Headline from from the Inadianapolis Star, Friday, Nov 19, 2004
By Valerie Reitman, Los Angeles Times
Children living within a block of a speed bump have about a 50 percent lower risk of being injured or killed by a moving vehicle in their neighborhood than do their peers, researchers have found.
Dr. June Tester, a pediatric resident at Children's Hospital in Oakland, Calif., led a five-year study involving 100 children, ages 14 and younger, who were struck by vehicles within a quarter-mile of their homes and brought to the hospital's emergency room. She compared them with 200 children who were treated at the hospital for other conditions.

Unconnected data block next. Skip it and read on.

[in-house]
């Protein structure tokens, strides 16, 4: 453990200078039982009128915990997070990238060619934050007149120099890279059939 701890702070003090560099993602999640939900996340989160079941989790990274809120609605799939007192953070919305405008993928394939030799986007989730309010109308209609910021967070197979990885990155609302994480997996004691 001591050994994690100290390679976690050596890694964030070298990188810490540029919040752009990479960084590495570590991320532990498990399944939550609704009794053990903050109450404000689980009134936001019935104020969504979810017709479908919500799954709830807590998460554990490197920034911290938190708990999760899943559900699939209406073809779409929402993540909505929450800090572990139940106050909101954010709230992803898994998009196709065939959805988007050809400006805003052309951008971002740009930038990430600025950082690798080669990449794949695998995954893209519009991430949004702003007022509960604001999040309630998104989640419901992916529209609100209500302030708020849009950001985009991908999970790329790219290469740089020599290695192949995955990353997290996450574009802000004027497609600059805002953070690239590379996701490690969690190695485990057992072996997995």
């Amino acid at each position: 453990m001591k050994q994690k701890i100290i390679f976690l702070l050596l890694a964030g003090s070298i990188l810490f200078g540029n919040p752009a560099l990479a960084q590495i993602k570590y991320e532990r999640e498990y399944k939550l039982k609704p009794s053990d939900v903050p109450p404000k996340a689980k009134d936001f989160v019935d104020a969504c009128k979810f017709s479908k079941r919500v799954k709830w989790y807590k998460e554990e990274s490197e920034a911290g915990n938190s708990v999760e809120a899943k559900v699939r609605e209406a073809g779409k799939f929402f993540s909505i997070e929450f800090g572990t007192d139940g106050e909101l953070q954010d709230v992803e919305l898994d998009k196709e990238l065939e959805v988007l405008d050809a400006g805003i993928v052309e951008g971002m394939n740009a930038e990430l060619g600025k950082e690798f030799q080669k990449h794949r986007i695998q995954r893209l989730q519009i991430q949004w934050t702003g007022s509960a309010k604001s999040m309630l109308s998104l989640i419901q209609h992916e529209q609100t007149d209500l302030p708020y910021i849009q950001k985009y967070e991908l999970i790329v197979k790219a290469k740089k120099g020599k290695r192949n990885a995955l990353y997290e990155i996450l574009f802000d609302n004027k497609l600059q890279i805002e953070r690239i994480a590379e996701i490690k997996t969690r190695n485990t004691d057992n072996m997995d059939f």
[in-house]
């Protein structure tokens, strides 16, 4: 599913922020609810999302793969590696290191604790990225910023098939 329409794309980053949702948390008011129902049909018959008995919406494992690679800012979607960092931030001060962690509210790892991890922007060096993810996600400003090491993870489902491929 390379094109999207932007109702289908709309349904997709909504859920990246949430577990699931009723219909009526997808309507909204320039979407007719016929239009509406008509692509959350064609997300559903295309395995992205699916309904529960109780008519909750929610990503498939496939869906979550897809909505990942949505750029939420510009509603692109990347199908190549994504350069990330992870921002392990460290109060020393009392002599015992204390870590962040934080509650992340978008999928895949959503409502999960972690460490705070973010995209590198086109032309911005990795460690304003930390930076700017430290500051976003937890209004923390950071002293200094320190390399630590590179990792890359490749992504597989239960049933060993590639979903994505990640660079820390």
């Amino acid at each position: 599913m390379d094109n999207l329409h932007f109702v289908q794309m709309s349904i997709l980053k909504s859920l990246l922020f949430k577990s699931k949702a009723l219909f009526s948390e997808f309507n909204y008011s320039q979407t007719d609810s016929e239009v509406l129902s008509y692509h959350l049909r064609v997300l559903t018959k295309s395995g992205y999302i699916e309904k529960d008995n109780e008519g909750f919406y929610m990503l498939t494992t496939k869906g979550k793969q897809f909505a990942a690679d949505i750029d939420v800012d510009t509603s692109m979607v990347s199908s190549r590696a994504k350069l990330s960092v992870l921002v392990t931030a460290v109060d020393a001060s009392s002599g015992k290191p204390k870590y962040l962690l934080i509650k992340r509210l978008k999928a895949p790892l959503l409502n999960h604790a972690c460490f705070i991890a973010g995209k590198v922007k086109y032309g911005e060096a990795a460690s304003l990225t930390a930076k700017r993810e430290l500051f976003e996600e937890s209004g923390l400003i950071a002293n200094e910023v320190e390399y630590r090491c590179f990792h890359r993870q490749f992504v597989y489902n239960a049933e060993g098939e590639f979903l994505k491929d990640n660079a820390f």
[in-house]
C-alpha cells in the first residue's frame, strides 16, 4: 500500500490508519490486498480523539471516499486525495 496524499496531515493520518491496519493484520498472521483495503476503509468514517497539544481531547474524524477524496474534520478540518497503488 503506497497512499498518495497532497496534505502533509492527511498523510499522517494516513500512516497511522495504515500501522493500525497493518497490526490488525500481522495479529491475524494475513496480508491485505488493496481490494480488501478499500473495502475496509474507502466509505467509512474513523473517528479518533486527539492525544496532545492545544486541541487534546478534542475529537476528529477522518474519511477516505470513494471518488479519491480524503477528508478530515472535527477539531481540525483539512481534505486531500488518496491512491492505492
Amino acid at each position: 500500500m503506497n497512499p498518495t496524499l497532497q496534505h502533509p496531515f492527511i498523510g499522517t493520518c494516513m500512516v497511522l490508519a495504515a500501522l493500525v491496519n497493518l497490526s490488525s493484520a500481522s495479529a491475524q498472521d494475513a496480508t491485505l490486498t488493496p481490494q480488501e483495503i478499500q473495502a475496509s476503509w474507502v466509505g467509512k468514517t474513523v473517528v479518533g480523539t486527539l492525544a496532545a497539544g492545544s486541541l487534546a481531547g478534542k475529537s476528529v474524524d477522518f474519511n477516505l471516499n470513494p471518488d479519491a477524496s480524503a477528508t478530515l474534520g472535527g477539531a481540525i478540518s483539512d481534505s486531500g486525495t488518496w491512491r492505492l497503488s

The children who had been struck by cars were less likely to live within one block of a speed bump than those of the same age and sex treated on the same day.
The most likely group to be struck was boys ages 5 to 7.
"A lot of people talk about the importance of educating children to look both ways before they cross and to not run out in traffic," Tester said. " It's even smarter to think of modifications to the environment that will benefit many generations."